Wow, has it been two weeks since I last posted? Ashamedly, yes. See? This is why I never wanted to start a blog. I didn’t want to feel as if I was required to regularly update it. And of course I can never keep up with Henry, who manages to write thousands of words a day. C’est la vie.
So here’s something today that makes me very, very happy. It’s a story about a woman who defended her PhD thesis in her underwear. That’s the headline, anyway. It’s really about her project, which is a sensor system for playing videogames. In order to control the game, you and your partner touch each other’s “sensors.” Pretty fun, eh? Good idea.
Two weeks ago I went to the Berkman Center’s Internet and Society Conference. Unfortunately the conference’s main organizer, Charlie Nesson, was rushed into minor surgery that day and couldn’t attend. He was missed. The overall conference seemed a bit of a mess, to be honest, and fairly disorganized. I was told by folks later that my disappointment would have been nonexistent had Nesson been there. I’m sure that’s true, but aside from a rousing debate over the RIAA and saving internet radio, I was fairly bored. The standard IRC backchannel for the conference was equally boring until someone turned me on to a back-backchannel room that was a *whole* lotta somethin’ fun. I’m convinced that backchannel talks make absorbing lectures much more interesting, rich and fun. But I realize I’m the minority in that case. Most folks I talk to ask me to make the case why that doesn’t distract from the speaker’s message. I often point out that the speaker’s message is rarely that interesting to begin with, but that’s beside the point. By being able to talk about it with others, to search for references and tag them, to prepare a question in chat before it’s posed to the speaker… all of those are great things that regularly go on in backchannel, which makes for an overall better experience for everyone. Does it distract? Yup. Are we really hanging on every word to begin with? Hardly. It’s always amazing to me how folks seem to think that technology detracts from a communication space rather than adding to it. It’s been my experience that the notion that what’s going on in the room absent these communication technologies is a huge myth to begin with.
This week I went to the Games for Change conference in New York City, where I got to see a bunch of friends who are now part of the MacArthur network of digital learning grantees. I was excited to see how much the conference has grown since Ben Stokes started the G4C movement a few years back, and it was especially nice to know that there were many new folks there as well. Some highlights included a presentation from Barry Joseph and the Global Kids project he runs in New York, a talk from Eric Zimmerman on designing games for change, and a panel discussion from Frank Lantz and Karen Sideman, and ever-wonderful speakers Katie Salen and Doug Thomas, who are always intellectually rigorous and strong presenters. The full program from the conference is here for those interested.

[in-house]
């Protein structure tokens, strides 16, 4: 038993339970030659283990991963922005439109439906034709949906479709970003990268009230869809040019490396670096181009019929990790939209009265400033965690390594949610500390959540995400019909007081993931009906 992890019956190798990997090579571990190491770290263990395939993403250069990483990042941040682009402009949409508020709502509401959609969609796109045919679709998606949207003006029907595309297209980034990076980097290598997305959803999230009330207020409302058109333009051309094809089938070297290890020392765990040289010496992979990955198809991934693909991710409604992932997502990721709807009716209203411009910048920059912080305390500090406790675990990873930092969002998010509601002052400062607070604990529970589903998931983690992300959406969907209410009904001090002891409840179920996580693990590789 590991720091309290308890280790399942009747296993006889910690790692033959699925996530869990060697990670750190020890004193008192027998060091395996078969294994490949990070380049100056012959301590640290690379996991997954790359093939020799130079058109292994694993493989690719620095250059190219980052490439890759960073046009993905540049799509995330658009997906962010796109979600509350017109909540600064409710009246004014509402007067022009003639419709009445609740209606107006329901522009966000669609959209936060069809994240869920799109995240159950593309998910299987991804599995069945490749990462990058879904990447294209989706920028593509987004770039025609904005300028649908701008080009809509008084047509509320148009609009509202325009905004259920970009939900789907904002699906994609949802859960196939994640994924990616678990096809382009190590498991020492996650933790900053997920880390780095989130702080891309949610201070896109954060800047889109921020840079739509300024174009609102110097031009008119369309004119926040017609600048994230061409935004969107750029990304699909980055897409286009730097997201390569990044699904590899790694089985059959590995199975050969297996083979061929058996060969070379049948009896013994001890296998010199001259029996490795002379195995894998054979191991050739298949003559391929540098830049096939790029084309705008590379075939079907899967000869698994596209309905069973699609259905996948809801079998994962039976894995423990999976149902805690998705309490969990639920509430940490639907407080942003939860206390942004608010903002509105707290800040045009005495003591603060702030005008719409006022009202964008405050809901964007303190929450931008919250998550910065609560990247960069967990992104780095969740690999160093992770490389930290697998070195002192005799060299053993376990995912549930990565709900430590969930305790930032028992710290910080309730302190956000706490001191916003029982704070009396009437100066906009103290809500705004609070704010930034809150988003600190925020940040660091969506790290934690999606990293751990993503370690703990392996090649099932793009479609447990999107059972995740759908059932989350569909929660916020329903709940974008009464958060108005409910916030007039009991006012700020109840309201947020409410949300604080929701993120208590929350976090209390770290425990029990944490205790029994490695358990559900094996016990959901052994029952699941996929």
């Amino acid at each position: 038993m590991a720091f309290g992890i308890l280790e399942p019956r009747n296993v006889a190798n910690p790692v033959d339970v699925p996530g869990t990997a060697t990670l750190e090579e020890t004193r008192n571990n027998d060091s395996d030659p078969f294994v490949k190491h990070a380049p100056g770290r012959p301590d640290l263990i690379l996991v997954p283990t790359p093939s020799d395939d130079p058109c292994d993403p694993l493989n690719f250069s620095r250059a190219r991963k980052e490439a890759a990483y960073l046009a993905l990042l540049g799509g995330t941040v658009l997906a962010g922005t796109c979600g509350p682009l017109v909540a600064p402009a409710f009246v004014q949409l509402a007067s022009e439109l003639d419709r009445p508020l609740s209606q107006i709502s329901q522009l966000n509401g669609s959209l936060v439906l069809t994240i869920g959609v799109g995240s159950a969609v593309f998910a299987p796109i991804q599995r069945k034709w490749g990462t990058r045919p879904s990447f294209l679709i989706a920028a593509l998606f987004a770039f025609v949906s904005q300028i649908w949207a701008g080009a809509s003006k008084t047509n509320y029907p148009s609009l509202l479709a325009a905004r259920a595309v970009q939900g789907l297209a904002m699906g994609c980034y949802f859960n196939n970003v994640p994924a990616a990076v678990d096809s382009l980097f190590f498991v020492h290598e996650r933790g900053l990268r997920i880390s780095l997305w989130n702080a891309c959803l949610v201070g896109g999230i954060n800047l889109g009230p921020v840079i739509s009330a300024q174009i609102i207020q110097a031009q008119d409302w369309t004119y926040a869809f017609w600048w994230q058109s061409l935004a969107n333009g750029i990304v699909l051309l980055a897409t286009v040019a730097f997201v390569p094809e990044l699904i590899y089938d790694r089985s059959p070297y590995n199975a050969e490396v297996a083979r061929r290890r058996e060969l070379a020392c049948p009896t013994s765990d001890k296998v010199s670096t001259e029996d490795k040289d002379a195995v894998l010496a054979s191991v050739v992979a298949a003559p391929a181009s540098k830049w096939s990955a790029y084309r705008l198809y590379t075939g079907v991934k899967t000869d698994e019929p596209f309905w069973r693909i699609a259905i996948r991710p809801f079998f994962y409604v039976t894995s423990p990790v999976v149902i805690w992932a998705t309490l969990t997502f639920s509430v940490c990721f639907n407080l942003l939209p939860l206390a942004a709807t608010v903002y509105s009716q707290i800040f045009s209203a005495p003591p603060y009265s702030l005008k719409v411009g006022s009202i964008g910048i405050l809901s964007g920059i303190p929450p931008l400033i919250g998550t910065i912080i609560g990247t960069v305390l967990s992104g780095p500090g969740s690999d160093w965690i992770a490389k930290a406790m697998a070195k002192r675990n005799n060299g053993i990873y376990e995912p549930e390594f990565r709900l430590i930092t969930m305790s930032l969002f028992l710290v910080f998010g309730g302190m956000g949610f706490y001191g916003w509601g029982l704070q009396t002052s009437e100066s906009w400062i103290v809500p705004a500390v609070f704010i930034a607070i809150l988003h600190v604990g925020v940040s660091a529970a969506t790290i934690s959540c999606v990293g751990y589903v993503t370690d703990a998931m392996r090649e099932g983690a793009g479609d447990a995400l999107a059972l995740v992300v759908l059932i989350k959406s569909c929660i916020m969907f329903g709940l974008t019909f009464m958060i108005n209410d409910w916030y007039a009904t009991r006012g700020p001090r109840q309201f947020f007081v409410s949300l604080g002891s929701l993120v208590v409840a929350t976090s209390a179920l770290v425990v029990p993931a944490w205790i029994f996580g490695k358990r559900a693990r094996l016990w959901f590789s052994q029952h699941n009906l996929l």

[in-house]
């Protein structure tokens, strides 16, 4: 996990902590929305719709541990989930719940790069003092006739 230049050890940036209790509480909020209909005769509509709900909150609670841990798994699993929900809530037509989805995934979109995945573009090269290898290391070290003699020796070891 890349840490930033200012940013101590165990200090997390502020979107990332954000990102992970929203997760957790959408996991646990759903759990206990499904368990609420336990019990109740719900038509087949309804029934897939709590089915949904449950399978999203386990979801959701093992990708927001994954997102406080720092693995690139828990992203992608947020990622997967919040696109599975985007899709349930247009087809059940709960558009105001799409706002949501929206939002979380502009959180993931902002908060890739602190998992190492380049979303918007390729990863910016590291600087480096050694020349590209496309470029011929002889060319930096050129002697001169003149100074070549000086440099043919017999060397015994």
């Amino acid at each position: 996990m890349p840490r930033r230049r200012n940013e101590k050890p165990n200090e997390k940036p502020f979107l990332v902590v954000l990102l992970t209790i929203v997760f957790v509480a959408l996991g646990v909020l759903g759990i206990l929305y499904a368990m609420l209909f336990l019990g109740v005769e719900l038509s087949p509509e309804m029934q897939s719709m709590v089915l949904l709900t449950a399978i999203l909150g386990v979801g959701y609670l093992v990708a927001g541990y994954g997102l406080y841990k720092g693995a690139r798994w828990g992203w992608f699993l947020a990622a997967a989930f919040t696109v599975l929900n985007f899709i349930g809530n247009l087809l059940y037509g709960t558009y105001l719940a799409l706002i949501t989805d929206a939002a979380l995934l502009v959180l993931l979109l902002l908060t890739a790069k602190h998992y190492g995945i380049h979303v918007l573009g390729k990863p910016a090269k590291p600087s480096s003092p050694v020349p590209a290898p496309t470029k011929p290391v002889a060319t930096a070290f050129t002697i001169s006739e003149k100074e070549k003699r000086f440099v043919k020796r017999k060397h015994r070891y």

Yesterday I spoke with Kevin Honeycutt, a terrific educational technologist from Hutchinson, Kansas, who interviewed me about games and learning on a videopodcast for his site. It was fun to get to talk with such a hard-working and smart guy who’s really interested in making a chance for educators and learners. Kevin is also part of a network on Ning called Classroom 2.0, which appears to be a great resource for educators working with technology.
Next week I’m writing, writing, writing. I’m pushing through David Weinberger’s new book, Cass Sunstein’s Infotopia, and Tapscott’s Wikinomics (finally getting around to that). Tuesday I’ll take some time out to say hi to danah boyd, who’s speaking about her research on teens in MySpace at the Berkman Center up at Harvard Law. Hopefully that will give me a chance to find out more about this Digital Natives project started by John Palfrey, et al. I’m admitedly a bit skeptical of generational arguments and of terms like “born digital,” but we’ll see. I’m happy to be wrong, but as of now the arguments I’m seeing on their wiki are falling flat. It’s difficult to make some of these claims without seeming technologically deterministic, patronizing, and divisive. It’s true that with the use of some of the newer digital technologies we can see changes in cognitive processing, social networking, and uses of texts and contexts. But is that something that a younger generation is “native” to? Yes and no. I realize the argument needs to be put out there in order to generate discussion. And if I didn’t think it had a grain of truth to it I wouldn’t engage in the discussion. So there is something there, I think, but just what it is I don’t know quite yet. It’s a fun question to chew on for a while.
That’s it for now. In a week I go to the National Media Educators Conference in St. Louis, where I’ll get a chance to learn about this whole world of media literacy education that I’m not quite up-to-speed on. I also get to lead a workshop at my sister’s information design company XPlane on visualizing new media literacy concepts.
Oh, and I’m currently in love with my new backpack from Australian company STM. If you’re in the market, it’s a good one to pick up.